ALDS Series Preview: Astros vs Indians
This matchup of the American League’s two most recent World Series representatives could prove to a be a unique beast in these playoffs. How managers handle their pitching staffs changes drastically in the postseason, and that can be amplified in this era where starters are being asked to get fewer and fewer outs. The Houston Astros and Cleveland Indians represent a different strategy.
These two teams had the two most valuable rotations in all of Major League Baseball in 2018. Cleveland finished the year at the top of the pile with a 22.9 fWAR while Houston was right behind them with a 22.5 fWAR. Their starters finished in the top three in baseball in ERA, xFIP and strikeout rate to name a just a few categories.
Justin Verlander leads the line for the Astros. He may not win the AL Cy Young, but he will certainly be in the discussion after leading the league with a 0.902 WHIP and 290 strikeouts in 214 innings of work. He is backed up by another 200-inning horse, Gerrit Cole. The former Pittsburgh Pirates ace had the highest K/9 rate of qualified pitchers in baseball (12.4). Dallas Keuchel is a Cy Young winner, and he is only the third best pitcher on his own team. His speciality is keeping the ball in the park; he allowed 0.79 home runs per nine innings pitched. Manager A.J. Hinch can then opt for either Charlie Morton or Lance McCullers Jr. if necessary with the other one headed to the bullpen. Both had xFIPs under 3.50 as members of the rotation, but a repeat of last year’s playoffs, where they both pitched effectively in relief, is possible as well.
Not to be outdone, the Indians could very well have a stronger playoff rotation. Corey Kluber is the defending Cy Young winner in the AL, and he made a heck of a case to win it again this season with a league-leading 215 innings. In this ALDS, he will be supported by Carlos Carrasco and his team-best 2.92 xFIP, as well as Mike Clevinger, who tossed 200 innings for the first time in his career this season while earning himself some fringe Cy Young consideration.
A noticeable absence from the Cleveland starter discussion is Trevor Bauer. Had a mid-summer leg injury not derailed his season, the right-hander was on pace to turn in a brilliant campaign. He only just returned to game action in late September, and his manager Terry Francona was very conservative in reacclimating his star hurler, allowing him to toss just 9.1 innings over three outings. Francona has a different role in mind for him this postseason: go-to reliever.
Once a strength for the Indians, the bullpen has become a problem in 2018. The group’s 0.4 fWAR is by far the lowest of any playoff team. Former stud Andrew Miller has battled multiple injury issues this year. Cody Allen had the worst season of his career (0.0 fWAR, 4.55 xFIP, 1.48 HR/9). The team had to cough up one of their best prospects in exchange for the top reliever on the trade market when it acquired Brad Hand from the Padres a few months ago. The lefty has been very good since the trade, striking out 41 batters in 27.2 innings and notching eight saves. But a playoff bullpen needs to be more than one-man deep. Bauer should help there.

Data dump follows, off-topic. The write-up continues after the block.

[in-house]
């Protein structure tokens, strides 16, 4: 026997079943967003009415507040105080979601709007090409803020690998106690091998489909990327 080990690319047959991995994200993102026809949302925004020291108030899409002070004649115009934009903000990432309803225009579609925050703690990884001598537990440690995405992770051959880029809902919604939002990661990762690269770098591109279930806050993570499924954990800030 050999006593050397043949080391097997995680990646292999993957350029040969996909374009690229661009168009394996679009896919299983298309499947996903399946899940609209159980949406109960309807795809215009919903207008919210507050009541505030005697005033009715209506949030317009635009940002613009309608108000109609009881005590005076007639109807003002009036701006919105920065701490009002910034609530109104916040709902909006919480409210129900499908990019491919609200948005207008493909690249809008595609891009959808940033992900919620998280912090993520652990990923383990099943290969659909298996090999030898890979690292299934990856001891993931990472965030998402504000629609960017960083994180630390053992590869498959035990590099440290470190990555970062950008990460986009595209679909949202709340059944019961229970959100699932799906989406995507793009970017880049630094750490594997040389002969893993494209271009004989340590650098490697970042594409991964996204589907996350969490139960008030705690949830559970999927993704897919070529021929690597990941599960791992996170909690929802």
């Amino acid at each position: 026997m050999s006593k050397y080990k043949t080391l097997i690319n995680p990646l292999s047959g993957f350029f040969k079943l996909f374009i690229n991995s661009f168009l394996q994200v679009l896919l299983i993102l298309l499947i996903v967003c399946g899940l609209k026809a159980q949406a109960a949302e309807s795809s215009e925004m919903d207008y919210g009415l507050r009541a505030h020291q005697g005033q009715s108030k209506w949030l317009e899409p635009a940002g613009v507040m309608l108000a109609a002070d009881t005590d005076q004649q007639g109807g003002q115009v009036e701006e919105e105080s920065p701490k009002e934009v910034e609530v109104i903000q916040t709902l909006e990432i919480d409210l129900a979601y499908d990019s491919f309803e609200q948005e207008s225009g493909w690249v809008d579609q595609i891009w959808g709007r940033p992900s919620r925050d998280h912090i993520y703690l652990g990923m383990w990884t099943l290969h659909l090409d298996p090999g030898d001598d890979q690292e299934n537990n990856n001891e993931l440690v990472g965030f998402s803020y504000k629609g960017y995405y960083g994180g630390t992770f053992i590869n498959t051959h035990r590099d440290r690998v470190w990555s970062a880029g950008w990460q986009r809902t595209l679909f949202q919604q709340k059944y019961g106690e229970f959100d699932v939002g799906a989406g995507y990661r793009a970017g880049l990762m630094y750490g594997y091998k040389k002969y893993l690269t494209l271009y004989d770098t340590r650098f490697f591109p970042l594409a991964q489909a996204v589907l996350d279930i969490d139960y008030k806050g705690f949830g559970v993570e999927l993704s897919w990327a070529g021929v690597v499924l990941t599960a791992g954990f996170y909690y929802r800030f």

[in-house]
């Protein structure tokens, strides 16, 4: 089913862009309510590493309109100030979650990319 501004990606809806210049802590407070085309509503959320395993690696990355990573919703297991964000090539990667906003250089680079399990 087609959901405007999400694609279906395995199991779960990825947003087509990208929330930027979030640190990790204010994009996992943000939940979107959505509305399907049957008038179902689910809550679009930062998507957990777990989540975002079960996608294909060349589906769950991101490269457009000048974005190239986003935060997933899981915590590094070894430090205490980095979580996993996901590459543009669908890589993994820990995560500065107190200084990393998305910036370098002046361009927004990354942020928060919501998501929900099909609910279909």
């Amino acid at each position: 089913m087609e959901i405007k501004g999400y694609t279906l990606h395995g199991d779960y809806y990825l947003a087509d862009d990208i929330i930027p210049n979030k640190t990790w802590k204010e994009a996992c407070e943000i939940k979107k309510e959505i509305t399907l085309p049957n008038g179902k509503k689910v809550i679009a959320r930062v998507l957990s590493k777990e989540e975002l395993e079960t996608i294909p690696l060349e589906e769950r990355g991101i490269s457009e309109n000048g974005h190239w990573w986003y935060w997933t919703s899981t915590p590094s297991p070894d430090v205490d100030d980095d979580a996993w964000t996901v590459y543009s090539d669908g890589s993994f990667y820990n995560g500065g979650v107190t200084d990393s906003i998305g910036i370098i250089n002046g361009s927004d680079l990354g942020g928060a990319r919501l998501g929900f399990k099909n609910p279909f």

Relief pitching is not a problem for Houston. The controversial trade for Roberto Osuna has worked on the field (1.99 ERA, 12-for-12 in save opportunities). Collin McHugh has been the club’s best (1.4 WAR) bullpen piece throughout the season. Ryan Pressly has been an under-the-radar contributor with his 0.77 ERA over the 23.1 innings he has pitched since coming from the Twins in a July trade. On top of that, expect to see either McCullers or Morton trot in from the ‘pen at some point this series. A rock solid relief corps coupled with a ridiculously deep rotation could be enough to give Houston the edge in this series.
However, an area where the Indians may have an unexpected advantage is on offense. The AL Central champs started this season slow as they ranked 25th in MLB in runs scored through the month of April. Then, they caught fire as they scored more runs than anyone else in May and July, eventually finishing behind only the heavy-hitting Red Sox and Yankees in runs scored for the entire season. Jose Ramirez (.272/.388/.555, 8.1 fWAR) and Francisco Lindor (.277/.352/.519, 7.6 fWAR) make up the best left side of the infield in baseball. And there is speed throughout the lineup: 34 steals for Ramirez, 25 for Lindor, 21 for Greg Allen, 21 for Rajai Davis and 12 for Michael Brantley.
The Astros are no slouches with the bats themselves. Alex Bregman came alive at the plate this season, launching 31 bombs while slashing .286/.394/.532, and defending MVP Jose Altuve is still a pain to deal with (.315/.384/.449). But George Springer, Carlos Correa and Marwin Gonzalez were simply solid rather than outstanding like they were a year ago. Their lineup lacks the depth that the Indians have.
So, who wins? Houston has home field advantage and Cleveland has been mediocre on the road (42-89 away record). Houston will also have their full complement of starters, whereas Bauer has been reduced to a bullpen role for Cleveland. The Cleveland offense has the chance to be more explosive, but will need to deal with an unrelenting barrage of arms from Houston. It’s a close call, but the smart money is on the AL West champs to continue their World Series defense and move on to the ALCS.